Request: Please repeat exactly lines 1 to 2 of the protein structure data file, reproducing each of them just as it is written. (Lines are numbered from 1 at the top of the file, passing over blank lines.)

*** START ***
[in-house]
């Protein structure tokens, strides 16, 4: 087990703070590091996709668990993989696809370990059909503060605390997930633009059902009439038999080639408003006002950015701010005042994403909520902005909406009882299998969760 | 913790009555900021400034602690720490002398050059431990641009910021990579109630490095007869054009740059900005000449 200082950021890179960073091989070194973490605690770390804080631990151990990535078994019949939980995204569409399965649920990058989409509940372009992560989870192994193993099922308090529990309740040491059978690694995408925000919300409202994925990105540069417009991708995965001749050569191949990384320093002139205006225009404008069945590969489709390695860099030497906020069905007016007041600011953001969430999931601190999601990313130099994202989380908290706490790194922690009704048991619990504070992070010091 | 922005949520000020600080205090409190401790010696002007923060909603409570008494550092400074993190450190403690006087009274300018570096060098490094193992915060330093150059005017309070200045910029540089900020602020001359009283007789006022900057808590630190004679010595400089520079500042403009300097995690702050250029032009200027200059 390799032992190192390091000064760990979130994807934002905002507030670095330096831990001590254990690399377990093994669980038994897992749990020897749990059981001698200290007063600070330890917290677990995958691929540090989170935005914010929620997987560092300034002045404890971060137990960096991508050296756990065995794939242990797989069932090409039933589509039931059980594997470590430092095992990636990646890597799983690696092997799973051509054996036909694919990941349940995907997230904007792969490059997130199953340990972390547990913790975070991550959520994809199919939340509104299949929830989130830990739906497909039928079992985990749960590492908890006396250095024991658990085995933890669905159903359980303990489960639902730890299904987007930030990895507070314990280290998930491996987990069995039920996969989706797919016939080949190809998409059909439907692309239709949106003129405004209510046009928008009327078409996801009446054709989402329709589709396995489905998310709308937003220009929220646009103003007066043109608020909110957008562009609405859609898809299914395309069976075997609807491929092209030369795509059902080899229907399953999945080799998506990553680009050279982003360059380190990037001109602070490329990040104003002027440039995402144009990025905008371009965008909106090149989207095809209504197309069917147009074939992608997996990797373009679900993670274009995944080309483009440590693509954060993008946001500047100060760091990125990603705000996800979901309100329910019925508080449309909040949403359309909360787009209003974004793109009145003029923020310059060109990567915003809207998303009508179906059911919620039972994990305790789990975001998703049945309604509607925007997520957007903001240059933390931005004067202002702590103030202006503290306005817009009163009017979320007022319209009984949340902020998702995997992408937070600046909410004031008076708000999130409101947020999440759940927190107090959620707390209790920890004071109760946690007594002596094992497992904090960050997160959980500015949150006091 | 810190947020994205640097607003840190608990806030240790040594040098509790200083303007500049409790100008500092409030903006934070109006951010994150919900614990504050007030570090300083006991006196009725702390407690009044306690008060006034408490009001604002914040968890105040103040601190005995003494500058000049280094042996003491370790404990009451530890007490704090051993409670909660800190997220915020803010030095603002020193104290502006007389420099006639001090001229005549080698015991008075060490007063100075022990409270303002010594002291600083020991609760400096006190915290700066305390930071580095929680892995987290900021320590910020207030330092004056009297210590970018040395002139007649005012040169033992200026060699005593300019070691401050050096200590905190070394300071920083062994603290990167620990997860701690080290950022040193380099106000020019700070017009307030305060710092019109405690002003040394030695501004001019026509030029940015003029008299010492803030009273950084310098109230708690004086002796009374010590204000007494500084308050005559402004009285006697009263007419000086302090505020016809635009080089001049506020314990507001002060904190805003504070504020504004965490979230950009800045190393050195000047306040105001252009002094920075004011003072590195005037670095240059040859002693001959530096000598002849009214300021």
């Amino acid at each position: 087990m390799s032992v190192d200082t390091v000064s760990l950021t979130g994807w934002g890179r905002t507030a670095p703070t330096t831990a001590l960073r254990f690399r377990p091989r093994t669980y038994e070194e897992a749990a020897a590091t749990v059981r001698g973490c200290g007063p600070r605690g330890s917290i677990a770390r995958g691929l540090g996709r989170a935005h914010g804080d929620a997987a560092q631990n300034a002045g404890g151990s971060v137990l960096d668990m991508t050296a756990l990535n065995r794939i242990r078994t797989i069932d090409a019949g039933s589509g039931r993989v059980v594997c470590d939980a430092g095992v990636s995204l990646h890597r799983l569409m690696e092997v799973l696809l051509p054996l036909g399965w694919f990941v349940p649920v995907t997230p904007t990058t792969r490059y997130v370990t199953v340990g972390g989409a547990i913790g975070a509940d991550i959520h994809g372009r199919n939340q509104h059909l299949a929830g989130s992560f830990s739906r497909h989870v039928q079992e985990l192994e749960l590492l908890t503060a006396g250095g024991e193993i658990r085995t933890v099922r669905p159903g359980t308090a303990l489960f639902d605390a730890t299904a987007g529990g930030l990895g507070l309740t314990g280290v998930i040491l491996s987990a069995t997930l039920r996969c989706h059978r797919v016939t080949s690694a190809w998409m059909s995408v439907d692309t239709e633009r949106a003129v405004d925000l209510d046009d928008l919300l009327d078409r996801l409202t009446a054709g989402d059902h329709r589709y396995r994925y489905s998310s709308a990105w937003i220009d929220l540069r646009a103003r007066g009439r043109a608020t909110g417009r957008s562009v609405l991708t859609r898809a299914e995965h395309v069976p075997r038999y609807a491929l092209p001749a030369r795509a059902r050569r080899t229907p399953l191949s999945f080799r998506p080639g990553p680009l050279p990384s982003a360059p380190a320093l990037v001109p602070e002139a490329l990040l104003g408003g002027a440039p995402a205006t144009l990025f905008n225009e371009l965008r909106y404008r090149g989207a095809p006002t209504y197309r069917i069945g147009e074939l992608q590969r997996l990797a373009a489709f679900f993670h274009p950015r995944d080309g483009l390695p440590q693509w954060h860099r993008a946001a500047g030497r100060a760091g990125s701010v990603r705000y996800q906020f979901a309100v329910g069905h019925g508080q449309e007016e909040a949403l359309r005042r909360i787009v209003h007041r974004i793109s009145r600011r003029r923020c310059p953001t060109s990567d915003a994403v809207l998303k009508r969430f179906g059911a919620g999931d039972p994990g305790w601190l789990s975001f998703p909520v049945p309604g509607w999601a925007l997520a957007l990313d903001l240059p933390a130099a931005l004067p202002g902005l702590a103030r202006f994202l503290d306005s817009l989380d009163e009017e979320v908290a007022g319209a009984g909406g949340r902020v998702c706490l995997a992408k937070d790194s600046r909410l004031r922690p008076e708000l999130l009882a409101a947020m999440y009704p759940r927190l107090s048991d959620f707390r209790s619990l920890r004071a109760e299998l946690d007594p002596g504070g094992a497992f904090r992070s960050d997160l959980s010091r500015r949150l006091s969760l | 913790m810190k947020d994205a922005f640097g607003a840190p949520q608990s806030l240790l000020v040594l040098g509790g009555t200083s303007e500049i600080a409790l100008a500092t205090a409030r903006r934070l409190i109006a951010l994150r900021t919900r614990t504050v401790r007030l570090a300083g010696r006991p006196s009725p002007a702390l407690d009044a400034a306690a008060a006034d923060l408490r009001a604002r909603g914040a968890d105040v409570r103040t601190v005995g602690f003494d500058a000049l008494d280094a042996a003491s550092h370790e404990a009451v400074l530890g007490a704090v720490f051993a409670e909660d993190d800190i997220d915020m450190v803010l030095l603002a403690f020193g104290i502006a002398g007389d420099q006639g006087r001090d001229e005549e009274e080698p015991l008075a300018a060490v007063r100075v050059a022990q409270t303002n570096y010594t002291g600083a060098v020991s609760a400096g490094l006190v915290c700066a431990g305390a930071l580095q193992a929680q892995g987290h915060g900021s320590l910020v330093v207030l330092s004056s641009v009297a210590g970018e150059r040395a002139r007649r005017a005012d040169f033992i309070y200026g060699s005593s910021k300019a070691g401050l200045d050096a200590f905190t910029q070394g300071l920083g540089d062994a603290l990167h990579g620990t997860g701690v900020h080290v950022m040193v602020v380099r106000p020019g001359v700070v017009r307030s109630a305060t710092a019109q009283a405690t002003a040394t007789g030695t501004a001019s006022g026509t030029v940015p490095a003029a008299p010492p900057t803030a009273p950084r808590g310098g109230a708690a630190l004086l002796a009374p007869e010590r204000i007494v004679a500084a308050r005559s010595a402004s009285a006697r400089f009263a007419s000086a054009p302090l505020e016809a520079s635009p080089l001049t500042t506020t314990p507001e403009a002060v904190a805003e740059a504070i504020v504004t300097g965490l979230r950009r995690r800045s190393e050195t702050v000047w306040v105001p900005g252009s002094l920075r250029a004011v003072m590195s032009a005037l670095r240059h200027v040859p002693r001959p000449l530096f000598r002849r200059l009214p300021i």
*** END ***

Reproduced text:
[in-house]
């Protein structure tokens, strides 16, 4: 087990703070590091996709668990993989696809370990059909503060605390997930633009059902009439038999080639408003006002950015701010005042994403909520902005909406009882299998969760 | 913790009555900021400034602690720490002398050059431990641009910021990579109630490095007869054009740059900005000449 200082950021890179960073091989070194973490605690770390804080631990151990990535078994019949939980995204569409399965649920990058989409509940372009992560989870192994193993099922308090529990309740040491059978690694995408925000919300409202994925990105540069417009991708995965001749050569191949990384320093002139205006225009404008069945590969489709390695860099030497906020069905007016007041600011953001969430999931601190999601990313130099994202989380908290706490790194922690009704048991619990504070992070010091 | 922005949520000020600080205090409190401790010696002007923060909603409570008494550092400074993190450190403690006087009274300018570096060098490094193992915060330093150059005017309070200045910029540089900020602020001359009283007789006022900057808590630190004679010595400089520079500042403009300097995690702050250029032009200027200059 390799032992190192390091000064760990979130994807934002905002507030670095330096831990001590254990690399377990093994669980038994897992749990020897749990059981001698200290007063600070330890917290677990995958691929540090989170935005914010929620997987560092300034002045404890971060137990960096991508050296756990065995794939242990797989069932090409039933589509039931059980594997470590430092095992990636990646890597799983690696092997799973051509054996036909694919990941349940995907997230904007792969490059997130199953340990972390547990913790975070991550959520994809199919939340509104299949929830989130830990739906497909039928079992985990749960590492908890006396250095024991658990085995933890669905159903359980303990489960639902730890299904987007930030990895507070314990280290998930491996987990069995039920996969989706797919016939080949190809998409059909439907692309239709949106003129405004209510046009928008009327078409996801009446054709989402329709589709396995489905998310709308937003220009929220646009103003007066043109608020909110957008562009609405859609898809299914395309069976075997609807491929092209030369795509059902080899229907399953999945080799998506990553680009050279982003360059380190990037001109602070490329990040104003002027440039995402144009990025905008371009965008909106090149989207095809209504197309069917147009074939992608997996990797373009679900993670274009995944080309483009440590693509954060993008946001500047100060760091990125990603705000996800979901309100329910019925508080449309909040949403359309909360787009209003974004793109009145003029923020310059060109990567915003809207998303009508179906059911919620039972994990305790789990975001998703049945309604509607925007997520957007903001240059933390931005004067202002702590103030202006503290306005817009009163009017979320007022319209009984949340902020998702995997992408937070600046909410004031008076708000999130409101947020999440759940927190107090959620707390209790920890004071109760946690007594002596094992497992904090960050997160959980500015949150006091 | 810190947020994205640097607003840190608990806030240790040594040098509790200083303007500049409790100008500092409030903006934070109006951010994150919900614990504050007030570090300083006991006196009725702390407690009044306690008060006034408490009001604002914040968890105040103040601190005995003494500058000049280094042996003491370790404990009451530890007490704090051993409670909660800190997220915020803010030095603002020193104290502006007389420099006639001090001229005549080698015991008075060490007063100075022990409270303002010594002291600083020991609760400096006190915290700066305390930071580095929680892995987290900021320590910020207030330092004056009297210590970018040395002139007649005012040169033992200026060699005593300019070691401050050096200590905190070394300071920083062994603290990167620990997860701690080290950022040193380099106000020019700070017009307030305060710092019109405690002003040394030695501004001019026509030029940015003029008299010492803030009273950084310098109230708690004086002796009374010590204000007494500084308050005559402004009285006697009263007419000086302090505020016809635009080089001049506020314990507001002060904190805003504070504020504004965490979230950009800045190393050195000047306040105001252009002094920075004011003072590195005037670095240059040859002693001959530096000598002849009214300021």